20. Dave, thou flaming idiot, can you not read? As I explained it is highly unlikely that whatever web site editor posted that photo had any clue there was anything wrong with it. This wasn’t bias; it was an error made by Getty Images that was passed along by the Times. This kind of error is very common in publishing.

    It sheer idiocy to make this out to be anything but a stupid error. If this is your proof of media “bias,” you’ve got a piss-poor argument.

    Sheesh; no wonder righties think George W. Bush is a great president. They are imbeciles.

  21. Your suggestion seems to be that the Times should have gone with Getty image 56596136 instead since it was less likely staged, and more artistic.

    It also depicts damage attributed to an earthquake. Imagine if the NYT had run 56596136 and id’d it as US aggression…

  22. grqavytop– yes, you are right. I didn’t read the caption. If the Times had run 56596136 and id’d it as US aggression, then that would have been a lie. Although not necessarily a lie by the NY Times.

    I get the impression that people think everything that goes on the Times web site (or in most of the print edition, for that matter) is read and approved by top management before publishing. I assure you, that is not how newspapers work. There’s not enough time to get every little thing approved. The big shots really just look at the A section and the op ed pages.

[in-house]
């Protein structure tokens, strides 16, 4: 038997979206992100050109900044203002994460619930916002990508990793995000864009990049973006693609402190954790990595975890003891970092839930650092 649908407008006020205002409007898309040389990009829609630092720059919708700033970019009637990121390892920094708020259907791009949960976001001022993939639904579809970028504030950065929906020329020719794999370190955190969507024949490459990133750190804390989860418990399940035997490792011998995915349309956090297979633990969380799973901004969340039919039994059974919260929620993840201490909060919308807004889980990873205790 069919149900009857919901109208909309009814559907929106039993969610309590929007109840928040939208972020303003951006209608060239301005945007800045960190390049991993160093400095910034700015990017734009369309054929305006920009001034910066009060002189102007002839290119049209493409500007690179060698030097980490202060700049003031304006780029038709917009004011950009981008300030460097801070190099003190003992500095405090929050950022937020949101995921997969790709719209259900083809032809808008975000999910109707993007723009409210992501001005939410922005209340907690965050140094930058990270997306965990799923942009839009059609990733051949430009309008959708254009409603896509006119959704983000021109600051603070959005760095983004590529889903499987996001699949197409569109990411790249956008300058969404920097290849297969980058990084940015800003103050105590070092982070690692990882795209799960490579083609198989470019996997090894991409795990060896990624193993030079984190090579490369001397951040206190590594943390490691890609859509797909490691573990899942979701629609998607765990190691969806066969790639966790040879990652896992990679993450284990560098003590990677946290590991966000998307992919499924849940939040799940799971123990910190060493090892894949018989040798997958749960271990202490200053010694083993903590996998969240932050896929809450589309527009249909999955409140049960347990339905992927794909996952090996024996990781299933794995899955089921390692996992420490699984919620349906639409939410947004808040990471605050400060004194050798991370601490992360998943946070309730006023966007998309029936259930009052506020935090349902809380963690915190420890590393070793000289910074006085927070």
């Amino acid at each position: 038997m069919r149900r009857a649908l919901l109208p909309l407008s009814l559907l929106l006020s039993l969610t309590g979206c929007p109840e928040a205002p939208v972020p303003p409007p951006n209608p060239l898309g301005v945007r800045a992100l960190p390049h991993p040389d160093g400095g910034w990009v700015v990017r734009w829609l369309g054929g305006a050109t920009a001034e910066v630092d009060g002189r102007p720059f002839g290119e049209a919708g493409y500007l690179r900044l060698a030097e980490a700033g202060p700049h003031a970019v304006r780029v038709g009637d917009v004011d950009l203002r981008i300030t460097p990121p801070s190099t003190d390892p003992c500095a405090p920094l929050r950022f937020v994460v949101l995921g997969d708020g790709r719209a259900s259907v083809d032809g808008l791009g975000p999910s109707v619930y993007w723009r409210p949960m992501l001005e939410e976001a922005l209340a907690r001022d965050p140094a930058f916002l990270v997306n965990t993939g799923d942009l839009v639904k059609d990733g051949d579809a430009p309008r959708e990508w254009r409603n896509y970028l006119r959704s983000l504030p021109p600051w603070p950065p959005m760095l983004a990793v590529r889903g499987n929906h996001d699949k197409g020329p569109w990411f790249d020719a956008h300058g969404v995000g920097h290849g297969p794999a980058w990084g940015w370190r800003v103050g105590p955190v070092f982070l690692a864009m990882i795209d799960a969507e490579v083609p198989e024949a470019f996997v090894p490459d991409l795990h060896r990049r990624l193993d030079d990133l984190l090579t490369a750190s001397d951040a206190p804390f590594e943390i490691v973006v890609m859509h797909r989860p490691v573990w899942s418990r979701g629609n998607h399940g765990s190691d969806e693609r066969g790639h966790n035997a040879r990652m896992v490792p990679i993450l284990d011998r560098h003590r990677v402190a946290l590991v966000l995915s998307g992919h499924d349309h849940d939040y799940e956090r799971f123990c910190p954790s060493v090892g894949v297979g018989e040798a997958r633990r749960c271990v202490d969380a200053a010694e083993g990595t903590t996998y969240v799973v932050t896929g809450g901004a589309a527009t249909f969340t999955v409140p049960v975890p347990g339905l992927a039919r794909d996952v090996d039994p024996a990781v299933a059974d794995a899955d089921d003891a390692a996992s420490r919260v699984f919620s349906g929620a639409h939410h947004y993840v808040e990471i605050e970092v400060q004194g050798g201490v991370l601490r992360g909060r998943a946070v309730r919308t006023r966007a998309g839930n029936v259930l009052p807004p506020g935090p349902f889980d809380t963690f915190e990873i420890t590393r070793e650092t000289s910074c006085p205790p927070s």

In the case of the web site, I suspect whatever staffers build and update the pages work mostly autonomously from the newspaper and within certain parameters make their own decisions about what goes on the page. It’s probable the staffer who bought the photo and wrote the caption didn’t get it approved by anybody, or else some mid-level manager just glanced at it and said “yeah, sure, whatever. Post it.”

    To somehow make a Big Bleeping Deal out of a mistake in a web site caption, as if the New York Times publishing company itself conspired to fool the public that way, is just absurd.

  23. Outstanding post, Maha. But then most all of yours are.

    The ignorance required to put forth most of this rightwing babble astounds me. While I realize that it might sound “snobby” to put it that way, there isn’t another explanation.

    A year ago at this time, I was hearing about how Democrats in Washington State stole the governor’s election from Republican Dino Rossi. Rightwing websites were going nuts..making all sorts of bizarre claims about subverting military votes and deliberately allowing illegal votes to be counted.

    By making 3 phone calls, I was able to debunk their entire argument on the military balloting. If the rightwingers had taken 45 minutes out of their day to verify the claims, they’d have known that they were complete bullshit. But that isn’t what its about. Its about propaganda and winning.